10. We must, therefore, accept the position insisted on by the plaintiff, viz., that the defendant cannot rely on any document which can amount to a lease and which may be admissible in evidence to establish his claim to retain possession of the land for a period exceeding one year from the date of the 'kabuliyat' dated 18th October 1916 as regards one-half and the lease dated 8th August 1925 as regards the other half.
11. If the case had to be decided solely on the question of the existence of a tenancy for a term which did not expire before the institution of the suit, the plaintiff's claim to eject could not be resisted by the defendant relying on the transaction ending in the execution of the documents to which we have referred. There is, however, an important agreement by the plaintiff's predecsssor-in-interest implied in their acceptance of rent advanced for 11 years which did not expire before the institution of the suit. Such an agreement amounts to a personal obligation to refrain from ejecting the defendant during the term for which rent was accepted. Such implied agreement cannot be considered to be part of any transaction of lease. It should be borne in mind that the possession of the defendant dates back to a time before the execution of the 'raiyatnama' dated 12th November 1894, executed by Safdar Ali in favour of Dwarka Prasad and Jwala Prasad, then represented by their guardian, Mt. Lalmati. The unregistered lease, dated 8th August 1925, and the 'kabuliyat,' dated 18th October 1916, being wholly inadmissible in evidence the position of the parties is not referable to any document creating a relationship of lessor and lessee.
12. The 'raiyatnama' above referred to does not, in our opinion, create any tenancy. It amounts to no more than a permission to Safdar Ali to continue to occupy the premises. We do not know the terms on which Safdar Ali had been first let into possession. The implied agreement which must be inferred from the receipt of payment in consideration of which the plaintiff's predecessor-in-interest agreed not to eject the person making such payments for a certain length of time is of a personal character binding on the conscience of the recipient and his representatives other than bona fide transferees for consideration. Such a covenant is not part and parcel of any lease and is not affected by the law of registration or Sections 105 to 107, T.P. Act. The principle underlying the decision of the Judicial Committee in Subramanian Chettiar v. Arunachalam Chettiar  25 Mad. 603, appears to us to be quite applicable to the present casa. It was held by their Lordships of the Privy Council that:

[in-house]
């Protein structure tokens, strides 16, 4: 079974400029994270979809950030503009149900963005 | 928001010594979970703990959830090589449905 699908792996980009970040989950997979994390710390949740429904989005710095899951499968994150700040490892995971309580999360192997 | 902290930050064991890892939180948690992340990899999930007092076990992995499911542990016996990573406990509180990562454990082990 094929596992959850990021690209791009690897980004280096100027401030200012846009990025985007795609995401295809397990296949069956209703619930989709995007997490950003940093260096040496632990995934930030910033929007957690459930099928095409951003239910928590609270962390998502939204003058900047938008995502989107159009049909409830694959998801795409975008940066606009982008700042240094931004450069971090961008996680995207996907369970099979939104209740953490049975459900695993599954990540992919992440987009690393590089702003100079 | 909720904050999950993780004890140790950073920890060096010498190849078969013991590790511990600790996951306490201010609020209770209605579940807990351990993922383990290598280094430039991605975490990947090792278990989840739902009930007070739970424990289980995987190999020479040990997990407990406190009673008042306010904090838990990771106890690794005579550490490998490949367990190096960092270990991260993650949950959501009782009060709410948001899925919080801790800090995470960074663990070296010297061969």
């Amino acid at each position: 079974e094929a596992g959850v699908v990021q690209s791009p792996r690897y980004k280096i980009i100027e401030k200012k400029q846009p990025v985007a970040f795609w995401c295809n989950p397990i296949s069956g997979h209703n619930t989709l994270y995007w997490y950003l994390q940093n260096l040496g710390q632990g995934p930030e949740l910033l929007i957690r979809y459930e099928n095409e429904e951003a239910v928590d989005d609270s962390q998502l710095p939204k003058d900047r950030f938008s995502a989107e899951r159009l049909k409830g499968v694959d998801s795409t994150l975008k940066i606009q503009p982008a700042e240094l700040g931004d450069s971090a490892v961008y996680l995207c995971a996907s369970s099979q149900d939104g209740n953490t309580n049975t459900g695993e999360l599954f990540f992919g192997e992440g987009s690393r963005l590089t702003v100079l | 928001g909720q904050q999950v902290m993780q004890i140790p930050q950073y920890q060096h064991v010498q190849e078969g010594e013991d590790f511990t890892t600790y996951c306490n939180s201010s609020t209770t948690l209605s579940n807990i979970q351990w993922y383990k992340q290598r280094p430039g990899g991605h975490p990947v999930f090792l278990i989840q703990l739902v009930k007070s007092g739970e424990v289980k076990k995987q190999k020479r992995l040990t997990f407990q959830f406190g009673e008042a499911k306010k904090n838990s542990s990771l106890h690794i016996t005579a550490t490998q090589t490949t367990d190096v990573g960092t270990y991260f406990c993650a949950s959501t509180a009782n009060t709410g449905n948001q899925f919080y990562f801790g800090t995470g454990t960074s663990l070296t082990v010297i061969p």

an agreement to pay Rs. 500 a month to a lessee in consideration of receiving from him a permanent lease of portion of his zamindari which agreement was come to before but reduced to writing after, the (execution of the lease was not affected by Section 92, Evidence Act, nor required registration either under the Registration Act, Section 17 or the Transfer of Property Act, Section 107. It was not inconsistent with the lease, its provisions formed no part of the holding under the lease, the payment bargained for was no charge on the property and it was not rent or recoverable as rent but a mere personal obligation collateral to the lease.
13. There can be no question of any inconsistency between the implied covenant to which we are disposed to give effect as we have found the 'kabuliyat' and the lease executed by the plaintiff's predecessor to be inadmissible in evidence. The 'raiyatnama' of 1894, as already mentioned, is not a lease or an instrument creating a tenancy. The covenant is not a charge on the land in dispute. Whether the covenant relates to a periodical payment to be made by a lessee to the lessor in addition to the rent or it relates to the time during which the lessor is to refrain from ejecting the lessee, as in the case before us, the principle underlying it is the same, In either case it is a collateral obligation and not a stipulation forming an integral part of a lease which is sought to be enforced. We see no moral or legal objection to a promise of this kind being enforced against the maker thereof or against those claiming under him, not being persons against whom the personal obligation of the promiser cannot be enforced. In the view of the case that we have taken, we allow Second Appeal No. 1263 of 1927, and dismiss Second Appeal No. 6 of 1929, dismissing the plaintiff's suits which gave rise to these two appeals, with costs throughout, including counsel's fees in this Court on the higher scale.